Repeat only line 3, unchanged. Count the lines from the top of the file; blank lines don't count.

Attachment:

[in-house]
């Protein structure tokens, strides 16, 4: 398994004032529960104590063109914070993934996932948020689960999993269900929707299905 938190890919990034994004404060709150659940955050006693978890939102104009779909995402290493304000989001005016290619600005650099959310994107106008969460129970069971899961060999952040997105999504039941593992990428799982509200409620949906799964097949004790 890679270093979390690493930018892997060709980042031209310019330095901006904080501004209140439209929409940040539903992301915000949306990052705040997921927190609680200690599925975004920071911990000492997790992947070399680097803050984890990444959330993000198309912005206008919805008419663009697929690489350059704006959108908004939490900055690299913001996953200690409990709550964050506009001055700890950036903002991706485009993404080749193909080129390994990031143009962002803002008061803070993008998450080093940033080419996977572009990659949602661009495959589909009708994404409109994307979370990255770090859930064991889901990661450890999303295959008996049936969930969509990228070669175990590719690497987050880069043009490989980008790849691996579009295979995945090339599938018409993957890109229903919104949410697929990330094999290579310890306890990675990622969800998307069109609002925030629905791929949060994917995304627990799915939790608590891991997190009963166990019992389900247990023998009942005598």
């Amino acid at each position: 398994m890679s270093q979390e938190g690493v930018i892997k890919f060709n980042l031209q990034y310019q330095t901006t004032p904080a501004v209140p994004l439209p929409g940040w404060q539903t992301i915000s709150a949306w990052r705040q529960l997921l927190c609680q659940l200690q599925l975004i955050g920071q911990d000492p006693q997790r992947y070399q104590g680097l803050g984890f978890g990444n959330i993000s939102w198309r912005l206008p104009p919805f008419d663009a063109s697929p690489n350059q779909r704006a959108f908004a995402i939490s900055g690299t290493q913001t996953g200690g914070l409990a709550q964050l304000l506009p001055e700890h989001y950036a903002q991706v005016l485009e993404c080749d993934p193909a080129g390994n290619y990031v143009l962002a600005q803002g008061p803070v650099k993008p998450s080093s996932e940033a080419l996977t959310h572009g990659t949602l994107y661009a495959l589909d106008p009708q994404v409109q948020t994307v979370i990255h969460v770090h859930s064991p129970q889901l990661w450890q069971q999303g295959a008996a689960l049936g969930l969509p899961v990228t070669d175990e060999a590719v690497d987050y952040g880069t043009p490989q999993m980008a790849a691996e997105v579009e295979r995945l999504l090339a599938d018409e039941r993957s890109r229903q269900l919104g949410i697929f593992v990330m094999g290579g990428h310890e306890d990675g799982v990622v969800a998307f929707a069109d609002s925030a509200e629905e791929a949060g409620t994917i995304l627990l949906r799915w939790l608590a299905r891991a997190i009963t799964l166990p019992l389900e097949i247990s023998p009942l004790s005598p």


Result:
């Amino acid at each position: 398994m890679s270093q979390e938190g690493v930018i892997k890919f060709n980042l031209q990034y310019q330095t901006t004032p904080a501004v209140p994004l439209p929409g940040w404060q539903t992301i915000s709150a949306w990052r705040q529960l997921l927190c609680q659940l200690q599925l975004i955050g920071q911990d000492p006693q997790r992947y070399q104590g680097l803050g984890f978890g990444n959330i993000s939102w198309r912005l206008p104009p919805f008419d663009a063109s697929p690489n350059q779909r704006a959108f908004a995402i939490s900055g690299t290493q913001t996953g200690g914070l409990a709550q964050l304000l506009p001055e700890h989001y950036a903002q991706v005016l485009e993404c080749d993934p193909a080129g390994n290619y990031v143009l962002a600005q803002g008061p803070v650099k993008p998450s080093s996932e940033a080419l996977t959310h572009g990659t949602l994107y661009a495959l589909d106008p009708q994404v409109q948020t994307v979370i990255h969460v770090h859930s064991p129970q889901l990661w450890q069971q999303g295959a008996a689960l049936g969930l969509p899961v990228t070669d175990e060999a590719v690497d987050y952040g880069t043009p490989q999993m980008a790849a691996e997105v579009e295979r995945l999504l090339a599938d018409e039941r993957s890109r229903q269900l919104g949410i697929f593992v990330m094999g290579g990428h310890e306890d990675g799982v990622v969800a998307f929707a069109d609002s925030a509200e629905e791929a949060g409620t994917i995304l627990l949906r799915w939790l608590a299905r891991a997190i009963t799964l166990p019992l389900e097949i247990s023998p009942l004790s005598p």